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Does my child have a Language Delay?

Written by Charmaine Kwok

Language and communication is a beautiful gift to building close bonds with your little one. While all children develop at their own unique pace, some may continue to have difficulties learning how to communicate.  As a result, some children may display behaviour challenges because they are frustrated at not being able to express their needs effectively.

Let's explore more about what language delay is, the signs and symptoms of language delay, before discussing how early diagnosis and intervention can help children achieve their developmental milestones.

What is Language Delay?

Children with language delay may struggle with understanding and/or using spoken language. These difficulties may range across the four basic modes of communication including speaking, listening, reading and writing. Their delay may involve a combination of hearing, speech, and cognitive impairments.

What should I look out for?

Here are some milestones to note if you should start to be concerned about language delay:

By 18 months:

  • Says less than 3 to 20 single words (e.g. papa, mama, car)

  • Does not respond to name most of the time 

  • Does not point to indicate wants, needs or interests

  • Does not follow simple 1-step instructions (e.g. “give mama”, "take ball")

By 2 - 3 years:

  • Does not name body parts/familiar items

  • Does not use 2 to 4-word phrases (e.g. “kick ball,” “I eat biscuit,” “mummy, push blue car”)

  • Does not answer simple 'WH' questions (e.g. “what… doing?” or “where is the cup?”)

  • Does not follow 2-step related instructions (e.g. “keep your shoes and wash your hands”)

By 4 - 5 years:

  • Speaks in shorter sentences of less than 5 to 8 words as compared to peers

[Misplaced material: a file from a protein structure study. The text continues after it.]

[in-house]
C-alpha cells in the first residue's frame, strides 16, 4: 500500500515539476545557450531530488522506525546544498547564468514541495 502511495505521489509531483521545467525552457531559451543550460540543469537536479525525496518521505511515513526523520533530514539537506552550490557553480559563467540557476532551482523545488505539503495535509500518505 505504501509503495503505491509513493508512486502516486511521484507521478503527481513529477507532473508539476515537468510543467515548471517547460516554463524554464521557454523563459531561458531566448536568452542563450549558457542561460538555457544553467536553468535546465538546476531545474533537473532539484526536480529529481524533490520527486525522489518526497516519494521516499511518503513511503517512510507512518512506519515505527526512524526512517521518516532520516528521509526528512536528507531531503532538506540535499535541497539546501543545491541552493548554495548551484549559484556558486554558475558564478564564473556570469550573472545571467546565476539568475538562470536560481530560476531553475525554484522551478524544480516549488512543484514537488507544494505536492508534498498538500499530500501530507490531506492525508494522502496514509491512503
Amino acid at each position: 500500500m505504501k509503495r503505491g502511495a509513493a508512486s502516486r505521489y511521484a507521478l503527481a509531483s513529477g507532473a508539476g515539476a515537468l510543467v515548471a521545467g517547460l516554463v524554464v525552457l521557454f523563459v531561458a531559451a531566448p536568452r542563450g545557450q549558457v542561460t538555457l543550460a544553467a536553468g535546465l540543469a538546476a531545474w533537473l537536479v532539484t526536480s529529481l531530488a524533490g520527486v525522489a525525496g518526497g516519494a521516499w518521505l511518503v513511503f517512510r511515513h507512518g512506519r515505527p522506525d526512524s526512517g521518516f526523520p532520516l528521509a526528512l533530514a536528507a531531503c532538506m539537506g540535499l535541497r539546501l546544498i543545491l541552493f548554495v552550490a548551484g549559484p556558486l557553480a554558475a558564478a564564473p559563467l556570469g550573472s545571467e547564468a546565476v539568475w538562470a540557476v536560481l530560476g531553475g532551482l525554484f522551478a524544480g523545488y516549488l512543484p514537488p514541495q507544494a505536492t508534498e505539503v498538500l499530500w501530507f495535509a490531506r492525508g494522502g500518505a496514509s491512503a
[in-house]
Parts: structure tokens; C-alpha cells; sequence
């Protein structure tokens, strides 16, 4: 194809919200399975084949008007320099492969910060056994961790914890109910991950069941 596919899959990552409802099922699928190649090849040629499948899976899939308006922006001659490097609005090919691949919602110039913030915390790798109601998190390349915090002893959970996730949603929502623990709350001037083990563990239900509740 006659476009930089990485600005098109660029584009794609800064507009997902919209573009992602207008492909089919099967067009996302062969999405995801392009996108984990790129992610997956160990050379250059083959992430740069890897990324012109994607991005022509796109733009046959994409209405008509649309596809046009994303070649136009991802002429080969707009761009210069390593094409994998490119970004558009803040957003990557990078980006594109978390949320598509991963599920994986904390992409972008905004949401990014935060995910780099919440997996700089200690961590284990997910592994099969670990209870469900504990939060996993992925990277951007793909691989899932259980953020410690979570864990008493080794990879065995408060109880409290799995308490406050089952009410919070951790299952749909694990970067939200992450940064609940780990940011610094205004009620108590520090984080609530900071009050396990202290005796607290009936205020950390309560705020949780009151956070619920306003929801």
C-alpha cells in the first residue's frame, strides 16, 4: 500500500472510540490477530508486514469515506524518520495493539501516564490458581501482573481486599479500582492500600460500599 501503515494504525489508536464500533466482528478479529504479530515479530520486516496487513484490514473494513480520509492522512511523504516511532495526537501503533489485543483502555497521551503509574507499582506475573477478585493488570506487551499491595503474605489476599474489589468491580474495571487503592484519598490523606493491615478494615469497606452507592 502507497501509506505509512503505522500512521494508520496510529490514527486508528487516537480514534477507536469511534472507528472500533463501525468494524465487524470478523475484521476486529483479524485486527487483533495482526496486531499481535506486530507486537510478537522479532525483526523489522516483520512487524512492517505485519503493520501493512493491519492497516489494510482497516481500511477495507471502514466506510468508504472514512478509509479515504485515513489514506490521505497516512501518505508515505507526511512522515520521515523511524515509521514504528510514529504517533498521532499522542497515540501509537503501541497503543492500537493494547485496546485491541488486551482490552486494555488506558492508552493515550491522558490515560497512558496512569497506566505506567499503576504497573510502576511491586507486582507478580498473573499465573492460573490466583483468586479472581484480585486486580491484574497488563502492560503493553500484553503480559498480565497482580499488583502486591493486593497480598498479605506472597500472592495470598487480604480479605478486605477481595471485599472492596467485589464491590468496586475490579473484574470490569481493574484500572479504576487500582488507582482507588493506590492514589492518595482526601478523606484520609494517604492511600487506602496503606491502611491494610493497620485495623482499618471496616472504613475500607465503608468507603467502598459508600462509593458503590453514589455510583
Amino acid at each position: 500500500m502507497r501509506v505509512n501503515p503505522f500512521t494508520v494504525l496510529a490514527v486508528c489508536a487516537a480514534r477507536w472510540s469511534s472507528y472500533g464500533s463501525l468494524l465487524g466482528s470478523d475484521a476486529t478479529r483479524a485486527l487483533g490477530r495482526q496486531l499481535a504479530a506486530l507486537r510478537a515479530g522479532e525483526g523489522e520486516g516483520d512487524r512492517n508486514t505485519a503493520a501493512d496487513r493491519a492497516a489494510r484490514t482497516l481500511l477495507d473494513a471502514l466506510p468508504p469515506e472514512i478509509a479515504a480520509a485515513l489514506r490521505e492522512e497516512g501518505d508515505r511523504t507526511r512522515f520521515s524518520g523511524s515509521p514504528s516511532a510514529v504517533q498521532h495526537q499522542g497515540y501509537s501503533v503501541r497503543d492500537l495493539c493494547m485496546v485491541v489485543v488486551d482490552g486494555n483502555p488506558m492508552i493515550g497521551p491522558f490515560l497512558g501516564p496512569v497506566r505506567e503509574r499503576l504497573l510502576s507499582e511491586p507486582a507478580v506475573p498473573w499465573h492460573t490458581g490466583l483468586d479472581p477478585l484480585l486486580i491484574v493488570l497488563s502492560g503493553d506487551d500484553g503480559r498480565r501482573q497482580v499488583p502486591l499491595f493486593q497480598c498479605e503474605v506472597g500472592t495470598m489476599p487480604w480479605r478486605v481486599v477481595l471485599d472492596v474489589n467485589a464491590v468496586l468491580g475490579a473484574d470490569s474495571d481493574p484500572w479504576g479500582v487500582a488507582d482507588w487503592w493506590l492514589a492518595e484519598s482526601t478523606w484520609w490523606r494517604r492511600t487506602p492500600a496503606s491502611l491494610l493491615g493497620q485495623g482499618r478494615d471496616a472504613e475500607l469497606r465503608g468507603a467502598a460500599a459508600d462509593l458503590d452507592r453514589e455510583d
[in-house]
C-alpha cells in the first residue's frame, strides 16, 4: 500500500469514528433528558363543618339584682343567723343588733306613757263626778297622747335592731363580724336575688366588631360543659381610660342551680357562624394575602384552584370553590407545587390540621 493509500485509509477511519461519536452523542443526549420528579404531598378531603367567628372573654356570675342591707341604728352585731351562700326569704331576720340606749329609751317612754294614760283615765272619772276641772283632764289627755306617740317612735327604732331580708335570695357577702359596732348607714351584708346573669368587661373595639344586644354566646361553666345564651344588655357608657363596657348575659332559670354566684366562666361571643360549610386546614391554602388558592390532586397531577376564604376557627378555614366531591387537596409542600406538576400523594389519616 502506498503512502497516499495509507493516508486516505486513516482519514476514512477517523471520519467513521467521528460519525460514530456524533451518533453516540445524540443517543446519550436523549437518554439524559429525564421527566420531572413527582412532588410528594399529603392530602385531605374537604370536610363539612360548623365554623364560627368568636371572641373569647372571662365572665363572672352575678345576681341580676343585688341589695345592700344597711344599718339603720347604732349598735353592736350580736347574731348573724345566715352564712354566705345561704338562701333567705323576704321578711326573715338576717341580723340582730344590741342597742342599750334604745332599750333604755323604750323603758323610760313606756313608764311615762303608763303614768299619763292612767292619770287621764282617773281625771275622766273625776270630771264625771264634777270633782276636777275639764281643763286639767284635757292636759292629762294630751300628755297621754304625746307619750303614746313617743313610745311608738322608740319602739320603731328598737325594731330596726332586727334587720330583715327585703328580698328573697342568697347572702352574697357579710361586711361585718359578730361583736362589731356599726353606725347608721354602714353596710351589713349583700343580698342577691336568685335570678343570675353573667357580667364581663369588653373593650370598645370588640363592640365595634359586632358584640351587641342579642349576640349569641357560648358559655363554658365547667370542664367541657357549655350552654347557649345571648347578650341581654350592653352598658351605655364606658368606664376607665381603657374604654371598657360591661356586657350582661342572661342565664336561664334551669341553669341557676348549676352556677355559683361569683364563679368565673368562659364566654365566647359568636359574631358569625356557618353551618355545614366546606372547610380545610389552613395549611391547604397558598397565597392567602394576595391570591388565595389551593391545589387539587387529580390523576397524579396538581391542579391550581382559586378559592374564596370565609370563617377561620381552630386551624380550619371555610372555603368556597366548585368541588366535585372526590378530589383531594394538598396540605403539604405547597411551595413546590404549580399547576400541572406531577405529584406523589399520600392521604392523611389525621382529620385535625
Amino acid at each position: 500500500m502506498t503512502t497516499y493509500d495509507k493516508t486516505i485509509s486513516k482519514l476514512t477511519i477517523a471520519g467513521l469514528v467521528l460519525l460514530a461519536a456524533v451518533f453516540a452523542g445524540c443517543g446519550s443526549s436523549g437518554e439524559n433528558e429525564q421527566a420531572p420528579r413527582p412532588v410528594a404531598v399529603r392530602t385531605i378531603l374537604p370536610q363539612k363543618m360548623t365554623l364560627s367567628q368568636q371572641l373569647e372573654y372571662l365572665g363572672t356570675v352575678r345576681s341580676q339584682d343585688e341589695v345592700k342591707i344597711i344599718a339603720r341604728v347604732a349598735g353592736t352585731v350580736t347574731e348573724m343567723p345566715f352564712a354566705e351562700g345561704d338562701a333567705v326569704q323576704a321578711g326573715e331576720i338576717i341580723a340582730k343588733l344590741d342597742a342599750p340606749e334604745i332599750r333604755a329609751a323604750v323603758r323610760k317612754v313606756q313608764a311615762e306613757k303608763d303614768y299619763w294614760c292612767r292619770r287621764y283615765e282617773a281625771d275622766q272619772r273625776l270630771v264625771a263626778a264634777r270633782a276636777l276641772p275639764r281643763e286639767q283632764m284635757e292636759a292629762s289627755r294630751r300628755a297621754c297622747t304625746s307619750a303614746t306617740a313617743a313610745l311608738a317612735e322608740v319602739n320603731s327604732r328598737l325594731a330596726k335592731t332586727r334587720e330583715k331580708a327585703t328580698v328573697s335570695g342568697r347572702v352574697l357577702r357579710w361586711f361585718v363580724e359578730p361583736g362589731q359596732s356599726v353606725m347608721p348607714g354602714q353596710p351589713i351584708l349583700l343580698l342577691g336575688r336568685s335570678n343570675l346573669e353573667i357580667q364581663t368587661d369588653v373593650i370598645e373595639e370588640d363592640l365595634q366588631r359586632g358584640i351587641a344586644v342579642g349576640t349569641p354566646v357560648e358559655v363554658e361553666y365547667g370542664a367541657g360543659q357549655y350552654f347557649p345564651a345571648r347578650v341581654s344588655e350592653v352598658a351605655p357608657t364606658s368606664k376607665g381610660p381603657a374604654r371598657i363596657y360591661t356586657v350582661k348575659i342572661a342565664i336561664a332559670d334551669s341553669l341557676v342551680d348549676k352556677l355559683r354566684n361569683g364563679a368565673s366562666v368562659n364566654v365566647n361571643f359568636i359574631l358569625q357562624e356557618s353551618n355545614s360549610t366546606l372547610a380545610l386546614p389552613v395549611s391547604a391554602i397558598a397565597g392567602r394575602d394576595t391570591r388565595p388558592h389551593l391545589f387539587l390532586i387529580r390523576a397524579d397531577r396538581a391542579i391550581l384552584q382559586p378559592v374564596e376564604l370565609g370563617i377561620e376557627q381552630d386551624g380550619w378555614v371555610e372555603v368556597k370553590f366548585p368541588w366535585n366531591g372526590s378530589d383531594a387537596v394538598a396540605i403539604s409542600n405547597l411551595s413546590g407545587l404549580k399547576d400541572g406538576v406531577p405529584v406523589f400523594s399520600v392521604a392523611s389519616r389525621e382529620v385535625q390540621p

• Does not retell sequences of simple procedures (e.g. how to make a sandwich, going to toilet)

  • Does not tell simple stories 

  • Does not use a wide range of vocabulary related to common objects, actions, shapes, colours, animals, prepositions (e.g. under/ in front), and concepts (e.g. long/short)

  • Does not use pronouns (e.g. I, you, he, she)

  • Does not answer and ask ‘WH’ questions (i.e. who, what, where, when, why)

At all ages:

  • Stops using previously acquired language skills

Diagnosis and Early Treatment

As a parent, it’s hard not to worry when your child may not be developing at the same rate as their peers. Remember, your concerns are valid and you know your child best. It's never too early to get a speech and language evaluation - our speech therapists are able to assess and work collaboratively with you to support your child's development. 

To help you understand your child's milestones, you may wish to fill in this developmental checklist and our friendly Speech Therapist will get in touch with you! 

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National University Hospital. (n.d.). Speech and Language Difficulties (Children). National University Hospital. Retrieved January 6, 2024, from

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